The tree kangaroo has 12 sub species, and each and every one of them is endangered. Find out about the adaptations of tree kangaroos and why these animals prefer dwelling on trees….
Tree kangaroos belong to the family of Macropods, which are marsupials. Marsupials belonging to the macropodidae family include kangaroos, wallabies and pademelons to name only a few. The tree kangaroo is adapted to live on trees and is extremely fast and agile while maneuvering on trees and is comparatively slower while moving on land. These small kangaroos are found only within the rainforests of New Guinea, North-Eastern Queensland of Australia, and the surrounding islands.
There are 12 distinct species of tree kangaroos existing as of now on earth. The main adaptations of this species of kangaroos is that it has longer arms and shorter hind legs as compared to other kangaroos. This evolution allows them to be the excellent tree dwellers that they are. The adaptation of tree kangaroos and what makes these animals so unique is being dealt in this article.
Adaptation of the Tree Kangaroo
- Tree kangaroos have fur which is usually a deep shade of red or brown. They dwell in trees which have similar shades of leaves and branches, which offers a great camouflage for these little animals.
- Male tree kangaroos are bigger in size than the females. The adult tree kangaroo is usually about 20-30 inches long and has an equally long tail!
- The forearms of the tree kangaroos are longer and much more stronger than land dwelling kangaroo species. The tree kangaroo also has shorter feet with broader proportions, as this allows the animal to grip rounder tree surfaces. The feet have rubbery soles, which protect the animal from slipping. All the limbs have sharp and long claws which are slightly curved inwards, these offer the animal with a great grip while scaling trees.
- The animal’s tail supports its body weight and is used for balancing. The tail wraps around the branch while it is stationary and will prevent it from falling.
- It is believed that the tree kangaroos are related to the small possum kangaroos and certain extinct tree marsupials, which are tree dwellers as well. It is though that all kangaroos were initially tree inhabitants but began to evolve in order to live on vast open lands. Nonetheless a few returned to trees, when the space on land began to dwindle and the threat from predators increased.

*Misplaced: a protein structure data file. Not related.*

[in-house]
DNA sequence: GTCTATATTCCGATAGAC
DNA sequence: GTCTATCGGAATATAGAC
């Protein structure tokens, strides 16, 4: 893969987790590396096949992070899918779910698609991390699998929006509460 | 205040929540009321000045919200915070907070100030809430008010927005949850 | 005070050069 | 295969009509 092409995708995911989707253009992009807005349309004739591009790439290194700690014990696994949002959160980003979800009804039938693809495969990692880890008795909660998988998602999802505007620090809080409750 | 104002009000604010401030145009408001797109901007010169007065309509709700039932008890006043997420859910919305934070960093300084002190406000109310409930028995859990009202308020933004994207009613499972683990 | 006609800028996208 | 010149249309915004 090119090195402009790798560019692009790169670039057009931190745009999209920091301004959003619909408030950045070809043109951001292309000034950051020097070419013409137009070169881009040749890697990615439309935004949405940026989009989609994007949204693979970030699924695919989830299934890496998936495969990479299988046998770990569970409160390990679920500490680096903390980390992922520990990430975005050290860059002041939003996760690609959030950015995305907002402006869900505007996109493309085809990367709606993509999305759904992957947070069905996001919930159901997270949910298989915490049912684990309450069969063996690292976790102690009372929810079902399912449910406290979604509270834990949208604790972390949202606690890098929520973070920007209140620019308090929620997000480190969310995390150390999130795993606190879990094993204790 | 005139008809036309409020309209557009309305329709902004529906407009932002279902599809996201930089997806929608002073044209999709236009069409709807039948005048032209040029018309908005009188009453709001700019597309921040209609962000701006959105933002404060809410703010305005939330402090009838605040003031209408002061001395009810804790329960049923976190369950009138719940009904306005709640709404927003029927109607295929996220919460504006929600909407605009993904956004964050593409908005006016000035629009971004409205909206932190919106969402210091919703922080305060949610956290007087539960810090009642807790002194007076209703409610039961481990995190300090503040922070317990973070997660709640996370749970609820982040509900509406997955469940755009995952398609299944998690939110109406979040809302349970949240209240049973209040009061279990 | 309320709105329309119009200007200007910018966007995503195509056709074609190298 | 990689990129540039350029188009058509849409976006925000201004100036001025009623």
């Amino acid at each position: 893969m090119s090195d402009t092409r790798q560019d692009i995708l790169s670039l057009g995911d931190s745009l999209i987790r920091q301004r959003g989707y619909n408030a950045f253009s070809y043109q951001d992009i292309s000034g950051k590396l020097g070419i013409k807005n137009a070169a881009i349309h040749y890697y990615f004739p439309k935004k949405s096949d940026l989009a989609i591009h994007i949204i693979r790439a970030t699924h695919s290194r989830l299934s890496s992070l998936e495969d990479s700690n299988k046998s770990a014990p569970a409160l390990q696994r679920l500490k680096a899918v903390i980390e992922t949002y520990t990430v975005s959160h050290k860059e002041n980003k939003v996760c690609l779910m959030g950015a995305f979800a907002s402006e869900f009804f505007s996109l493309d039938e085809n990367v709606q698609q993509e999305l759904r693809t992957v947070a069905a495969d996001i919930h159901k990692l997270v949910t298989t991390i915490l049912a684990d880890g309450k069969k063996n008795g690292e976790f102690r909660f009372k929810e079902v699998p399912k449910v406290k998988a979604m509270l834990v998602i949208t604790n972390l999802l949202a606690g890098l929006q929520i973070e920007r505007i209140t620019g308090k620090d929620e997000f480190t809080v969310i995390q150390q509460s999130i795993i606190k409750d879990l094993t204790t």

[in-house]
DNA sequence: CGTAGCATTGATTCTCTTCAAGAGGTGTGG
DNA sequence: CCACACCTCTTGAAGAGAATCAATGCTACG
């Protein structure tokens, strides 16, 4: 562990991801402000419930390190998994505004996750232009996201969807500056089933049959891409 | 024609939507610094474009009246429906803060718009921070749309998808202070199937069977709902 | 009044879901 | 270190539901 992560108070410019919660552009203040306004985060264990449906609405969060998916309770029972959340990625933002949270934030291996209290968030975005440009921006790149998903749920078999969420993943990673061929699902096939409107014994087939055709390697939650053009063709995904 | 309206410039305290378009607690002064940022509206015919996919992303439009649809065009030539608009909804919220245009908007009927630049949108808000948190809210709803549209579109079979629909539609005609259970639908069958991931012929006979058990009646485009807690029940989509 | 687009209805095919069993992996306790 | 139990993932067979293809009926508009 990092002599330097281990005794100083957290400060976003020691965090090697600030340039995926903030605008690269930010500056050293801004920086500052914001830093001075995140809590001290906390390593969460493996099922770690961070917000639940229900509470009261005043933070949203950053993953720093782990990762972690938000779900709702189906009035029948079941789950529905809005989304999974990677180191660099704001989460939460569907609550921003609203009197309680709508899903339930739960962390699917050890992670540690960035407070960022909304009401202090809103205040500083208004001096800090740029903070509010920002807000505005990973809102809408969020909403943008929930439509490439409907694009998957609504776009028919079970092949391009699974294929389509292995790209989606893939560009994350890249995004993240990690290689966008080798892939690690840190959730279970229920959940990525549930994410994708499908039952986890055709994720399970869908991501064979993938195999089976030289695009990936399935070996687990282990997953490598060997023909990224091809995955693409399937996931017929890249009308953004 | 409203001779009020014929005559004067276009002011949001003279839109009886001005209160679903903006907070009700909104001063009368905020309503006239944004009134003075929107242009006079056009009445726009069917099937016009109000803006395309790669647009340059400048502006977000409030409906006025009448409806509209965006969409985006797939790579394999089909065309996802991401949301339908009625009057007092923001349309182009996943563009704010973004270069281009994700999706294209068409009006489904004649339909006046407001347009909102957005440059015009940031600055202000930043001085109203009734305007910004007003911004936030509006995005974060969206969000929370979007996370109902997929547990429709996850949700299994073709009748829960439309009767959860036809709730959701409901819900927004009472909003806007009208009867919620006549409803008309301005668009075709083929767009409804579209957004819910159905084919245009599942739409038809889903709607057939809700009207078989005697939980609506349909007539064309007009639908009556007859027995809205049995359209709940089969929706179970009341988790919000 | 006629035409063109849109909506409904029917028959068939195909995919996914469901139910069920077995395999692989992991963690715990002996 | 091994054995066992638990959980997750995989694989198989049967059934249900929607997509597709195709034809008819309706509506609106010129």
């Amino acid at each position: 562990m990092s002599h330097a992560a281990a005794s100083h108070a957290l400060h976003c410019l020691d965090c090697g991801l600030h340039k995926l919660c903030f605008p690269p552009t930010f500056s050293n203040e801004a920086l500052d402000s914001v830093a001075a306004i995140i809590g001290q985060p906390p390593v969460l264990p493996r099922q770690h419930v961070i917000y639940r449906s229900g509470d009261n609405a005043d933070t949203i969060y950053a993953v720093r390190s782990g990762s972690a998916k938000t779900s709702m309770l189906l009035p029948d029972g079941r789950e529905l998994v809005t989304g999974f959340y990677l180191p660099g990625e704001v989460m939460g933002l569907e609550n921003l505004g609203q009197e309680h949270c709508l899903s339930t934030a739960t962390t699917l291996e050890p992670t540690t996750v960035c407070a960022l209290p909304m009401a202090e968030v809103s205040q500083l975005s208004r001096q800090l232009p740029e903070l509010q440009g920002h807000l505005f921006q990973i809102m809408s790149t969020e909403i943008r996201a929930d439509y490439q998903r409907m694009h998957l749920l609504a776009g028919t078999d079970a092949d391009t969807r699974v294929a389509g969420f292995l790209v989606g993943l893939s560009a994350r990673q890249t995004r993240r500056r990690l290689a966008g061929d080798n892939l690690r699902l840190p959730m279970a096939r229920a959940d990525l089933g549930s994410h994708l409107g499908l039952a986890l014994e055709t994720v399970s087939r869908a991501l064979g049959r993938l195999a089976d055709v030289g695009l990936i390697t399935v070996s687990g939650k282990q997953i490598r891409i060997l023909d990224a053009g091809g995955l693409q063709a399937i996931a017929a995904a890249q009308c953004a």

- These kangaroos are clumsy on land and hop while propelling their upper body forward, and have obvious difficulties handling their long heavy tails.
- On the contrary, when ascending or descending trees, these animals are powerful and extremely fast. Tree kangaroos live at altitudes as high as 6000 feet and can jump from almost 59 feet above the ground, without a moment’s hesitation, and without getting injured!
- They are also excellent at skipping trees and will jump from one tree to a tree that is 30 feet away within a matter of seconds!
- These kangaroos usually feed on leaves, fruits and fresh shoots. However, they also enjoy eating bird eggs, small birds, grain, fruits and sap.
- The animal’s teeth are better suited for omnivorous diet, making it easy for it to chew on tree bark, and leaves. They do not feed on grass as they cannot digest the thin blades well.
- They have huge stomachs which are populated with bacteria and enzymes, which help the animal digest vegetation efficiently.
- These are solitary animals and are extremely territorial in nature. The males become aggressive when another male tree kangaroo tries to encroach its domain.
- These animals have milk glands and thus fall into the category of Metatheria, also deemed as ever changing animals.
- The mating season is undefined and the gestation period lasts for 32 days, after which 1 young one is born to each female.
The tree kangaroo habitat is under extreme threat due to deforestation, which is causing the population of this animal to dwindle drastically. This animal is mercilessly hunted for its meat, which is preferred by the natives of the area. Tree kangaroos are also hunted for their fur and body parts, which puts them under the perpetual threat of extinction. Conversational measures are being taken, but more steps need to be taken to save this animal from dying out.